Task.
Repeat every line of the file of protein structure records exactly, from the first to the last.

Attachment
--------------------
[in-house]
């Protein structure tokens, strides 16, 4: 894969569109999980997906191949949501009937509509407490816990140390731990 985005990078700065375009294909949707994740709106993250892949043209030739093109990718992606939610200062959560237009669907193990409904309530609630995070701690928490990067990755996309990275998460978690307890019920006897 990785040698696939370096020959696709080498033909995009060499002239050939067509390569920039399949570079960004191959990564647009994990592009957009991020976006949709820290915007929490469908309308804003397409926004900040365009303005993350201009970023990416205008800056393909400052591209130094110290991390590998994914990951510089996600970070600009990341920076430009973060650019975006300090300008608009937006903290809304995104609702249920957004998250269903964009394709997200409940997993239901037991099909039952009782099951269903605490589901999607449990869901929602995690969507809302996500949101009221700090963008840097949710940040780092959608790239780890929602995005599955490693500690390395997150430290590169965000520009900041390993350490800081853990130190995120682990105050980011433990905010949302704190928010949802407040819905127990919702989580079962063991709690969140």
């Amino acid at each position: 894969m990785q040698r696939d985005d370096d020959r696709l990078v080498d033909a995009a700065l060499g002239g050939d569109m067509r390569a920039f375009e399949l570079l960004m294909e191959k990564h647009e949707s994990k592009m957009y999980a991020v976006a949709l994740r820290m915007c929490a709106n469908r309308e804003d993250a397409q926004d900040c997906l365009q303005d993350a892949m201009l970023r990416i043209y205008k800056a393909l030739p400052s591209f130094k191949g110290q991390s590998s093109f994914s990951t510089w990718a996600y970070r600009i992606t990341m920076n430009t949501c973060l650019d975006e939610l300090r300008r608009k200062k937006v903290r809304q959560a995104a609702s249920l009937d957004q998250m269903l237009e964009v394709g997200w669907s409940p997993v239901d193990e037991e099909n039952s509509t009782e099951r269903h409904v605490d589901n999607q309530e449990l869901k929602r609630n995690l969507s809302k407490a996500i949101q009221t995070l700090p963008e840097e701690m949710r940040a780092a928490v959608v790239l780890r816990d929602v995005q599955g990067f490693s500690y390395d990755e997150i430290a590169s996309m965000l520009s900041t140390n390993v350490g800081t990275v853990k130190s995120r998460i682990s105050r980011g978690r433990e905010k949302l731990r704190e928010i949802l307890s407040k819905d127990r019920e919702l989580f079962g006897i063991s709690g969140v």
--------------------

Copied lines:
[in-house]
């Protein structure tokens, strides 16, 4: 894969569109999980997906191949949501009937509509407490816990140390731990 985005990078700065375009294909949707994740709106993250892949043209030739093109990718992606939610200062959560237009669907193990409904309530609630995070701690928490990067990755996309990275998460978690307890019920006897 990785040698696939370096020959696709080498033909995009060499002239050939067509390569920039399949570079960004191959990564647009994990592009957009991020976006949709820290915007929490469908309308804003397409926004900040365009303005993350201009970023990416205008800056393909400052591209130094110290991390590998994914990951510089996600970070600009990341920076430009973060650019975006300090300008608009937006903290809304995104609702249920957004998250269903964009394709997200409940997993239901037991099909039952009782099951269903605490589901999607449990869901929602995690969507809302996500949101009221700090963008840097949710940040780092959608790239780890929602995005599955490693500690390395997150430290590169965000520009900041390993350490800081853990130190995120682990105050980011433990905010949302704190928010949802407040819905127990919702989580079962063991709690969140």
């Amino acid at each position: 894969m990785q040698r696939d985005d370096d020959r696709l990078v080498d033909a995009a700065l060499g002239g050939d569109m067509r390569a920039f375009e399949l570079l960004m294909e191959k990564h647009e949707s994990k592009m957009y999980a991020v976006a949709l994740r820290m915007c929490a709106n469908r309308e804003d993250a397409q926004d900040c997906l365009q303005d993350a892949m201009l970023r990416i043209y205008k800056a393909l030739p400052s591209f130094k191949g110290q991390s590998s093109f994914s990951t510089w990718a996600y970070r600009i992606t990341m920076n430009t949501c973060l650019d975006e939610l300090r300008r608009k200062k937006v903290r809304q959560a995104a609702s249920l009937d957004q998250m269903l237009e964009v394709g997200w669907s409940p997993v239901d193990e037991e099909n039952s509509t009782e099951r269903h409904v605490d589901n999607q309530e449990l869901k929602r609630n995690l969507s809302k407490a996500i949101q009221t995070l700090p963008e840097e701690m949710r940040a780092a928490v959608v790239l780890r816990d929602v995005q599955g990067f490693s500690y390395d990755e997150i430290a590169s996309m965000l520009s900041t140390n390993v350490g800081t990275v853990k130190s995120r998460i682990s105050r980011g978690r433990e905010k949302l731990r704190e928010i949802l307890s407040k819905d127990r019920e919702l989580f079962g006897i063991s709690g969140v």